Vanderbilt University Medical Center has formalized plans to start a department of physical medicine and rehabilitation that will be housed inside Stallworth Rehabilitation Hospital. Leading the venture starting next April will be Walter Frontera, a veteran of Harvard Medical School and other prestigious institutions who has since 1996 led a similar program at the University of Puerto Rico.
“As a member of the Institute of Medicine, Dr. Frontera is truly one of the pioneers in the discipline of Physical Medicine and Rehabilitation,” said Jeff Balser, M.D., Ph.D., vice chancellor for Health Affairs and dean of the School of Medicine. “As the founding chair for our new department, we have recruited a true leader — highly regarded on the international stage and with a wealth of experience in developing clinical and academic programs.”
Lipscomb University is ramping up its four-year-old involvement with the Tennessee Prison for Women and growing an 18-credit hour slate of liberal arts courses into a full associate of arts degree. Since the launch of the LIFE program, TPW inmates have compiled three literary journals and staged a theatrical production.
Lipscomb's Associate of Arts degree will follow the Tennessee Board of Regents general education requirement of 63 credit hours. Unlike most of the college programs offered in prisons nationwide, Lipscomb's coursework is not offered by correspondence. Lipscomb faculty travel to the prison once a week to teach the courses. In addition, Lipscomb's traditional students travel to TPFW to attend classes with the inmates and also receive credit.
The State Building Commission on Tuesday gave the nod for Nashville State Community College to buy the former Dillard's store at Hickory Hollow Mall and convert it to a satellite campus. The entire project is slated to cost $8.3 million, reports Michael Cass.
Former U.S. Senate Majority Leader Bill Frist is returning to Vanderbilt University, where he founded the Vanderbilt Transplant Center in the late 1980s, as an adjunct professor in the department of cardiac surgery. He also will be a professor at Meharry Medical College.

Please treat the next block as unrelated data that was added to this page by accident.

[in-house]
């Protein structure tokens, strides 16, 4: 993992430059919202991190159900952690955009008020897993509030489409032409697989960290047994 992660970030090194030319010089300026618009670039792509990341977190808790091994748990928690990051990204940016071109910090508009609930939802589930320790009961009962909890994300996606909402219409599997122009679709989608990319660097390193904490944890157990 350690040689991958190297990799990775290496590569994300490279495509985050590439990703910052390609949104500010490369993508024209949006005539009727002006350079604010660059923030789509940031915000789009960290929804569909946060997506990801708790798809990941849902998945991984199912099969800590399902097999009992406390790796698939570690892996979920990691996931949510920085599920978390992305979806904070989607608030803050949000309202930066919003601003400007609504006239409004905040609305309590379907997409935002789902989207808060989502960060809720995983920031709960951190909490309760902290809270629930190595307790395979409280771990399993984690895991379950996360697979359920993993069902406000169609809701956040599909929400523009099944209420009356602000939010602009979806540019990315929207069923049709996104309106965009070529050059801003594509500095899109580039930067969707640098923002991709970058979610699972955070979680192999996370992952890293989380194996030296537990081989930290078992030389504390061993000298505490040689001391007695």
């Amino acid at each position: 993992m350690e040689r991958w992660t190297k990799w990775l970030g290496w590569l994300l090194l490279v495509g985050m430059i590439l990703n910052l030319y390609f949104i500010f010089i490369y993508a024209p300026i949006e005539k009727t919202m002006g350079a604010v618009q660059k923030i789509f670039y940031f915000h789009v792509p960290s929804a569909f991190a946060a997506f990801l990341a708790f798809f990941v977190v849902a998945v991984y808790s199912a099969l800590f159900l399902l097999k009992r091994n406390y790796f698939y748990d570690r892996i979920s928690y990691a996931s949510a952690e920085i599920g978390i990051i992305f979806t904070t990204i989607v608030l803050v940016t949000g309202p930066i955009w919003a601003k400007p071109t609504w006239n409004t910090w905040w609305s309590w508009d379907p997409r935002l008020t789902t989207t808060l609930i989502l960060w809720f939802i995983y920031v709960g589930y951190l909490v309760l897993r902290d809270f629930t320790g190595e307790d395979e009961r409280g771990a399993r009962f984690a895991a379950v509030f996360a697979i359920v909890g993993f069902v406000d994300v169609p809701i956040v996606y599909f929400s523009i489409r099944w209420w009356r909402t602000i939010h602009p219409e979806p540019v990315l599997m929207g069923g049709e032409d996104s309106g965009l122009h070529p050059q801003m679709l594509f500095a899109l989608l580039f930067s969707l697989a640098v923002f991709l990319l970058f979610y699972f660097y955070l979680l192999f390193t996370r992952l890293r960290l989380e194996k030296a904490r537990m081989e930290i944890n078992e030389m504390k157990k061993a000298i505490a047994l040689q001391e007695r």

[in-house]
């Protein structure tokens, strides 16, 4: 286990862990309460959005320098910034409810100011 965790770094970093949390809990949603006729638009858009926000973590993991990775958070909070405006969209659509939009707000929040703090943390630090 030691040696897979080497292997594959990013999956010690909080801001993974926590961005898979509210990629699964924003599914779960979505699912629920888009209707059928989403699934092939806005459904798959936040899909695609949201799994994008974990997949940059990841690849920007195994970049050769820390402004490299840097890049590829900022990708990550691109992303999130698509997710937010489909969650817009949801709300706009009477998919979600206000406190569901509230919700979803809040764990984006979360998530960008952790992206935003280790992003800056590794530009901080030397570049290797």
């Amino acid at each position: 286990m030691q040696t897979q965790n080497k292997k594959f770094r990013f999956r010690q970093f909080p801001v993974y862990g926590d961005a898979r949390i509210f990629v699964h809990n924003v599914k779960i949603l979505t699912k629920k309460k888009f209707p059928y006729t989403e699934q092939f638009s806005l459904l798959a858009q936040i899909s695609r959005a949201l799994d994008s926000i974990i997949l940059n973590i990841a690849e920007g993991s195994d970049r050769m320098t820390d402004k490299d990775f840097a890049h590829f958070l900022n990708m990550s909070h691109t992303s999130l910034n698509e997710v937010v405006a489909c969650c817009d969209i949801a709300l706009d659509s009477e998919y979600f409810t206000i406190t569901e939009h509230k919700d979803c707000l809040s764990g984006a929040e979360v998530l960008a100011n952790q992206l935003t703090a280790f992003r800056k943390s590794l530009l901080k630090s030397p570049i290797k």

During his tenure in the Senate, Frist continued practicing surgery and led emergency medical responses to catastrophes around the globe, including to Sudan during the civil war in the 1990s, Darfur during the genocide, New Orleans after Hurricane Katrina, Sri Lanka following the Indian Ocean tsunami, Haiti after last year’s earthquake and most recently Kenya/Somalia during the ongoing famine.
“These humanitarian medical experiences, coupled with my focus in cardiac care and chronic disease in the developing world are the sort of perspective I hope to bring back to the Cardiac Surgery group specifically, and the Medical Center more broadly, to underscore the oneness of health and health care in our locale and world,” Frist said.
Stephanie Reevers, who this summer left the Tennessee Claims Commission after more than seven years, has been named staff attorney at Austin Peay State University. Reevers, who earlier in the decade threw her hat in the ring for the State Supreme Court and the Court of Appeals, has since June been working at the Attorney General's office. She had held various positions there for more than a decade before joining the Claims Commission, which hears various lawsuits against the state.
The number of students hitting the books at Lipscomb University now tops 4,000 for the first time thanks to the introduction of a number of programs, including the College of Pharmacy and four new master's, as well as influx of future teachers. All in all, the growth between Belmont Boulevard and Granny White has been pretty darn impressive in recent years.
2005 was a milestone for Lipscomb when the university’s board of trustees approved a five-year investment initiative that pumped an average of $1 million a month into the campus and academic programs for almost five years. The plan resulted in a renovated campus landscape, 38 new programs of study, 79 new full-time faculty hired and an increase in graduate enrollment from 221 in 2005 to 1,316 so far this fall.
- ALEX B FRUIN INHERITANCE TRUST; CANDACE F STEFANSIC INHERITANCE TRUST; CANDANCE F STEFANSIC INHERITANCE TRUST; FRUIN, ALEX B TRUSTEE; FRUIN ALEX B INHERITANCE TRUST; STEFANSIC, CANDACE F TRUSTEE; STEFANSIC CANDACE F INHERITANCE TRUST; STEFANSIC CANDANCE F INHERITANCE TRUST
- ROSS, BRIDGETT D
- COOKE, ETHEN LANYARD TRUSTEE; COOKE, ETHEN LEWIS ESTATE
- JACOBS, JESSICA ALEXANDRA; JACOBS, ERIKA BESS